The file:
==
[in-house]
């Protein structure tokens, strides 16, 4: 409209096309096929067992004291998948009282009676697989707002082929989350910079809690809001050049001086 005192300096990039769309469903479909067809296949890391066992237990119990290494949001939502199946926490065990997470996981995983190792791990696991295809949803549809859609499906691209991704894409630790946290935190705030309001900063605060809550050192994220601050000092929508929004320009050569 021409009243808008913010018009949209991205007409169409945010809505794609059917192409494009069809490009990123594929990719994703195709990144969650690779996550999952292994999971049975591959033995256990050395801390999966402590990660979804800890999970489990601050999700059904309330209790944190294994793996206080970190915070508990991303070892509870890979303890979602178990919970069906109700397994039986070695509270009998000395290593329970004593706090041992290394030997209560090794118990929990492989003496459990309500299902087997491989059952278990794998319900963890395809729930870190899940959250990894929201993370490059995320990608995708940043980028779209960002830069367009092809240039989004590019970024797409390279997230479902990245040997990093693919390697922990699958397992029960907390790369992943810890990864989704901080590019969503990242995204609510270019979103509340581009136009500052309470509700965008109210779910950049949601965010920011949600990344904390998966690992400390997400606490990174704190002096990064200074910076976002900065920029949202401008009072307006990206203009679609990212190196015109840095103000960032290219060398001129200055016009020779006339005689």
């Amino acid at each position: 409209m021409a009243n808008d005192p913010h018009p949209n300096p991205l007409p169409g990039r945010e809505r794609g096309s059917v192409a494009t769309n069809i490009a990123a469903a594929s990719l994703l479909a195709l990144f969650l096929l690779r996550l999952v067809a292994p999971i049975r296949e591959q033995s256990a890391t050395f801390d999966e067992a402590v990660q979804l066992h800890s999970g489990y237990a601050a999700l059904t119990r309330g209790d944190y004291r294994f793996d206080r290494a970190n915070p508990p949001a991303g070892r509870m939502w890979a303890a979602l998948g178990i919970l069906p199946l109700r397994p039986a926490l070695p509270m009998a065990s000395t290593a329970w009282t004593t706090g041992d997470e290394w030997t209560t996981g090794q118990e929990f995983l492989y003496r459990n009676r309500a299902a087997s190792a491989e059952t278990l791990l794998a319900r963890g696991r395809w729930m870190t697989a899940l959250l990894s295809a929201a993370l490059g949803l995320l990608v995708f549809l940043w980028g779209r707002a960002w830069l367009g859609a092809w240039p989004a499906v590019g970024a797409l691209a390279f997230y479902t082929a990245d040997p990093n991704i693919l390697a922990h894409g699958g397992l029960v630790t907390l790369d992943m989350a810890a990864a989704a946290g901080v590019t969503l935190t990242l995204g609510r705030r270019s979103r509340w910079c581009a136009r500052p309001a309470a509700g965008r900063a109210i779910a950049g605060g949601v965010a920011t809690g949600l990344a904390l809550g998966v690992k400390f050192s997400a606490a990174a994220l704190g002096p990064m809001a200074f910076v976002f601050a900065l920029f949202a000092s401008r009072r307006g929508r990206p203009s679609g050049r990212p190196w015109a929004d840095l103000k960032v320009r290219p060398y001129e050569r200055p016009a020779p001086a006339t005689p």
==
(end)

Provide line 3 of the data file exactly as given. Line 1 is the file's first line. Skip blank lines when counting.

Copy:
């Amino acid at each position: 409209m021409a009243n808008d005192p913010h018009p949209n300096p991205l007409p169409g990039r945010e809505r794609g096309s059917v192409a494009t769309n069809i490009a990123a469903a594929s990719l994703l479909a195709l990144f969650l096929l690779r996550l999952v067809a292994p999971i049975r296949e591959q033995s256990a890391t050395f801390d999966e067992a402590v990660q979804l066992h800890s999970g489990y237990a601050a999700l059904t119990r309330g209790d944190y004291r294994f793996d206080r290494a970190n915070p508990p949001a991303g070892r509870m939502w890979a303890a979602l998948g178990i919970l069906p199946l109700r397994p039986a926490l070695p509270m009998a065990s000395t290593a329970w009282t004593t706090g041992d997470e290394w030997t209560t996981g090794q118990e929990f995983l492989y003496r459990n009676r309500a299902a087997s190792a491989e059952t278990l791990l794998a319900r963890g696991r395809w729930m870190t697989a899940l959250l990894s295809a929201a993370l490059g949803l995320l990608v995708f549809l940043w980028g779209r707002a960002w830069l367009g859609a092809w240039p989004a499906v590019g970024a797409l691209a390279f997230y479902t082929a990245d040997p990093n991704i693919l390697a922990h894409g699958g397992l029960v630790t907390l790369d992943m989350a810890a990864a989704a946290g901080v590019t969503l935190t990242l995204g609510r705030r270019s979103r509340w910079c581009a136009r500052p309001a309470a509700g965008r900063a109210i779910a950049g605060g949601v965010a920011t809690g949600l990344a904390l809550g998966v690992k400390f050192s997400a606490a990174a994220l704190g002096p990064m809001a200074f910076v976002f601050a900065l920029f949202a000092s401008r009072r307006g929508r990206p203009s679609g050049r990212p190196w015109a929004d840095l103000k960032v320009r290219p060398y001129e050569r200055p016009a020779p001086a006339t005689p």